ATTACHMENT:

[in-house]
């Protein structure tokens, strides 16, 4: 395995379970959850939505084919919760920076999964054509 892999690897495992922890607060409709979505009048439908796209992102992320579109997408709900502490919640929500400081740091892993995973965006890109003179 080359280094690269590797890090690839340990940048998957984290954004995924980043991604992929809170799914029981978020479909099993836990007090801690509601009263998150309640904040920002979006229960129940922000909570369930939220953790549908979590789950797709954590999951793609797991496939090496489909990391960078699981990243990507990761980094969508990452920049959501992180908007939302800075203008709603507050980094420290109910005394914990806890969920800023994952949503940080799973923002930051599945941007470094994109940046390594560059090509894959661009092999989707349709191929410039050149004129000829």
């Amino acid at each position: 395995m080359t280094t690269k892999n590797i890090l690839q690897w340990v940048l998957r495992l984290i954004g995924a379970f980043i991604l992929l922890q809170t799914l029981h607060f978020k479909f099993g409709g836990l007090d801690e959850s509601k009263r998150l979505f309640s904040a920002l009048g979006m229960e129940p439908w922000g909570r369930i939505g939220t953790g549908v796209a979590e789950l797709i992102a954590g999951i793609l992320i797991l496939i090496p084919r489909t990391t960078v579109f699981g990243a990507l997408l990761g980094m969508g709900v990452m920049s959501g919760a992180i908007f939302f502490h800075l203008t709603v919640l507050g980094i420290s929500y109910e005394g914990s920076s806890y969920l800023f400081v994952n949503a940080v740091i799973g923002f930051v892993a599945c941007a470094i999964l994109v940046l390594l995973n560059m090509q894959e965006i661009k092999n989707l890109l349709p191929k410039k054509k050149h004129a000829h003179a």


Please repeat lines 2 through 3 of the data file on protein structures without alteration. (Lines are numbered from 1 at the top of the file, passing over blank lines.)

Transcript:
């Protein structure tokens, strides 16, 4: 395995379970959850939505084919919760920076999964054509 892999690897495992922890607060409709979505009048439908796209992102992320579109997408709900502490919640929500400081740091892993995973965006890109003179 080359280094690269590797890090690839340990940048998957984290954004995924980043991604992929809170799914029981978020479909099993836990007090801690509601009263998150309640904040920002979006229960129940922000909570369930939220953790549908979590789950797709954590999951793609797991496939090496489909990391960078699981990243990507990761980094969508990452920049959501992180908007939302800075203008709603507050980094420290109910005394914990806890969920800023994952949503940080799973923002930051599945941007470094994109940046390594560059090509894959661009092999989707349709191929410039050149004129000829």
């Amino acid at each position: 395995m080359t280094t690269k892999n590797i890090l690839q690897w340990v940048l998957r495992l984290i954004g995924a379970f980043i991604l992929l922890q809170t799914l029981h607060f978020k479909f099993g409709g836990l007090d801690e959850s509601k009263r998150l979505f309640s904040a920002l009048g979006m229960e129940p439908w922000g909570r369930i939505g939220t953790g549908v796209a979590e789950l797709i992102a954590g999951i793609l992320i797991l496939i090496p084919r489909t990391t960078v579109f699981g990243a990507l997408l990761g980094m969508g709900v990452m920049s959501g919760a992180i908007f939302f502490h800075l203008t709603v919640l507050g980094i420290s929500y109910e005394g914990s920076s806890y969920l800023f400081v994952n949503a940080v740091i799973g923002f930051v892993a599945c941007a470094i999964l994109v940046l390594l995973n560059m090509q894959e965006i661009k092999n989707l890109l349709p191929k410039k054509k050149h004129a000829h003179a």